The main reason people buy homeowner’s insurance is because their mortgage company requires it. Homeowner’s insurance, however, is really important. A homeowner’s policy is really two different policies wrapped into one — (1) property insurance and (2) liability insurance. Property insurance covers the residents against events or occurrences that cause damage to the house. It covers the property itself. The liability insurance provides coverage for an accident or insurance. This is similar to auto insurance which protects your car and provides liability coverage which covers other people’s cars and injuries.
There are two general types of property policies. One is an all-risk policy, which covers everything except things that are specifically exclude. An all-risk policy typically has a laundry list of items that are excluded, such as earthquakes or flood damage. Most exclusions are boilerplate take it or leave it and are non-negotiable. The other policy is specified-peril policy, which covers only the things listed as being coverage. The laundry list details the matters that are covered.
Q: Is there ever a time that you can argue that an exclusion doesn’t apply?
Sometimes you’ll hear about exclusions in the property coverage part of a homeowner’s policy, like floods or frozen pipes. One important thing we need to realize is that the insurance company is the one that wrote the policy. Because they are the ones that wrote the policy, the Courts view the policy narrowly. A lot of case law has built up on how the exclusion is to be understood. It is important to get an opinion from an attorney who understands insurance, to read the policy and tell you if the denial is reasonable or not.
For example, after a hurricane, insurance companies try to deny claims arguing the damage was caused by flooding, but the counter-argument to that may be that the damage was caused by wind, not water, which is covered. In situations like this, at first glance, it might appear that the insurance company is right, but an experienced insurance lawyer can dig deeper into it and determine whether there is coverage or not.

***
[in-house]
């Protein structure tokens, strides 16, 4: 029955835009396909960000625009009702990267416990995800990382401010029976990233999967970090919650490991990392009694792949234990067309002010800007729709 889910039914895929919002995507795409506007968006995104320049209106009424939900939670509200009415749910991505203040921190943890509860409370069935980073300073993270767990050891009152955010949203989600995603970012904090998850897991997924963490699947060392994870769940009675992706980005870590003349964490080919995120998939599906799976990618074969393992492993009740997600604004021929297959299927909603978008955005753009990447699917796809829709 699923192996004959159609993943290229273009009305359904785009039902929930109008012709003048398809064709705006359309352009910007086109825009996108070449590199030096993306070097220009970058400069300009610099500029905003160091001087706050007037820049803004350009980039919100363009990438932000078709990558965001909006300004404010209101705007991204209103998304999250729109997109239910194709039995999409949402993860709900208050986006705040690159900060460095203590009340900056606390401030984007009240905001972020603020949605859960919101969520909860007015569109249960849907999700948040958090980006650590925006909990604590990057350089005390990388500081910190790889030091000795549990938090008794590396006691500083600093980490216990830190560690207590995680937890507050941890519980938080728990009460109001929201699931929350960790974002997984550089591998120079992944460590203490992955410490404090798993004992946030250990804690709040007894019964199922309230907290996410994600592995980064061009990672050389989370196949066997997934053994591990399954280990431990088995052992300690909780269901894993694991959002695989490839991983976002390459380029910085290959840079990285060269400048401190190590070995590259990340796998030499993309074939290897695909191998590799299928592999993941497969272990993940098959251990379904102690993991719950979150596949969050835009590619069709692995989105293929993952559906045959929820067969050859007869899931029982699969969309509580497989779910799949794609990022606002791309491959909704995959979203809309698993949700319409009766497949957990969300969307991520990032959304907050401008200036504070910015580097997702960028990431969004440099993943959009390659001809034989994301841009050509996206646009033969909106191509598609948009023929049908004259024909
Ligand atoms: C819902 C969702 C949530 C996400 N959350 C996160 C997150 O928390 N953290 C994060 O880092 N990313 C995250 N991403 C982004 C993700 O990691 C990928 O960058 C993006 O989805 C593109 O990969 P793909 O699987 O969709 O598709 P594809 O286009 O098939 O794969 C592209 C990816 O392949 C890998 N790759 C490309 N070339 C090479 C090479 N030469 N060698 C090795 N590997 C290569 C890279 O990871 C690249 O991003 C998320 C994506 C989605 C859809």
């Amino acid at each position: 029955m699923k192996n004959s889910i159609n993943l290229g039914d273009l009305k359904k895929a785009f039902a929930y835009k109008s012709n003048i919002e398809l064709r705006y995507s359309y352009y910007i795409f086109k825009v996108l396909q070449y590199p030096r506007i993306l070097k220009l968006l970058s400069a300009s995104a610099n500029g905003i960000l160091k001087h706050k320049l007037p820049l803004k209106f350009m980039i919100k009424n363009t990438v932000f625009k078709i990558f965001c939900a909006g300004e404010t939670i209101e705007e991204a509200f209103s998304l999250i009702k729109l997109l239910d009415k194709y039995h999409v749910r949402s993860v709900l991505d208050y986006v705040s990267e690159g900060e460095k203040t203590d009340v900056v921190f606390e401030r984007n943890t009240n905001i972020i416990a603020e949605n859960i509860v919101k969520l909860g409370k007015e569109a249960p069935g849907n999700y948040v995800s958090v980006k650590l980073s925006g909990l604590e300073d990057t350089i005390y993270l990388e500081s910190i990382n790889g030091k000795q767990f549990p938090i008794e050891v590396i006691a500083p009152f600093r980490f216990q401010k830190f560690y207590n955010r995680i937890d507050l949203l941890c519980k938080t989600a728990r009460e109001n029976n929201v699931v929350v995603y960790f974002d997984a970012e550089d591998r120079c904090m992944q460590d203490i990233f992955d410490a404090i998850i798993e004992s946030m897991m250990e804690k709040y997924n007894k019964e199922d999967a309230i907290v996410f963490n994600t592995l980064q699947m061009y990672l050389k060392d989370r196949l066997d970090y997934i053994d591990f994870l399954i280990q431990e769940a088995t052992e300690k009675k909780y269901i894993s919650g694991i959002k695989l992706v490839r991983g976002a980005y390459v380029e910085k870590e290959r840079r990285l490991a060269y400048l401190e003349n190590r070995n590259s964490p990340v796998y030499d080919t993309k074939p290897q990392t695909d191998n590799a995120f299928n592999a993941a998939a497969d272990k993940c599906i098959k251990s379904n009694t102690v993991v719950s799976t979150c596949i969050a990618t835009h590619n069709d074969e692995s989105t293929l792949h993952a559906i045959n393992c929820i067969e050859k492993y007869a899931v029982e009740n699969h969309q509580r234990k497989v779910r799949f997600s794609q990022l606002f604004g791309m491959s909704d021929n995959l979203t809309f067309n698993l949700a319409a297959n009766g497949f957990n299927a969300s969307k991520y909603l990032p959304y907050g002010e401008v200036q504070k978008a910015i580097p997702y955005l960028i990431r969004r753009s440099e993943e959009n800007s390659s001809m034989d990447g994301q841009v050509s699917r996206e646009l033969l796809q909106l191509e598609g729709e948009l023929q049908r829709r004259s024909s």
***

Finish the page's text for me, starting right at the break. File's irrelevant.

Insurance companies will often say that something isn’t covered or is excluded, but if take it to an experienced attorney, he or she can research the law in that state on how that exclusion is applied or interpreted by the court. It might be that the insurance company is reading it incorrectly, and the attorney can pursue it to the standards of how it should be read.
Another example is a policy that had a water loss that the insurance company denied due to an exclusion, saying they don’t cover leaks that had been going on for a long time. The insurance company might be reading that exclusion broadly and ignoring certain language in that exclusion. For instance, a lot of homeowner’s policies have pipe leak exclusions that contain an exception to the exclusion that adds coverage back in if the leak was hidden behind a wall or in the ceiling.. If the leak was hidden in the ceiling or walls than it is a covered loss. In this example, insurance companies often ignore the exception to the exclusion so they can deny the claim. In other words, the insurance company doesn’t want to recognize the exception to the exclusion that they wrote into the policy. If the policy requires the insurance company to analyze or address the exception to the exclusion, it is wrong for an insurance company to flat out ignore that exception.
Q: Are the lawyers at the insurance company or are they just people who work there evaluating a claim to see if it’s excluded?
Most often it is just a claims adjuster or claims handler who is familiar with this type of policy and has worked with these types of claims. Plus, there might be a general knowledge of the company when there is a dispute over whether they should cover it or not. There must be considerable pressure on the claims agent even though it might be hard to get them to testify to that.
Q: Is there ever an exclusion for gross negligence where, for example, a homeowner creates a situation on his or her property that is so hazardous that anyone would recognize it as likely to injure a visitor?
Not exclusively. It might fall under the intentional acts where they say the intentional act was entitled or seen as an expected injury. For example, if there is a hole, you could have expected an injury if you fall through. Imagine a hole that is dug to plant a large tree that lays empty for months before they get the tree or lifting a piano up to get it on the second floor and then stopping mid-process to have lunch underneath it. These are examples where the likelihood of an injury is great.
Insurance companies don’t want to cover an intentional act, such as when an individual goes out and intentionally harms or sets fire to somebody else’s house. If it is intentional they are not going to cover it. They only want to cover events that are outside of people’s control. So, there is that exclusion or a number of exclusions that all generally state that they are not going to cover intentional acts.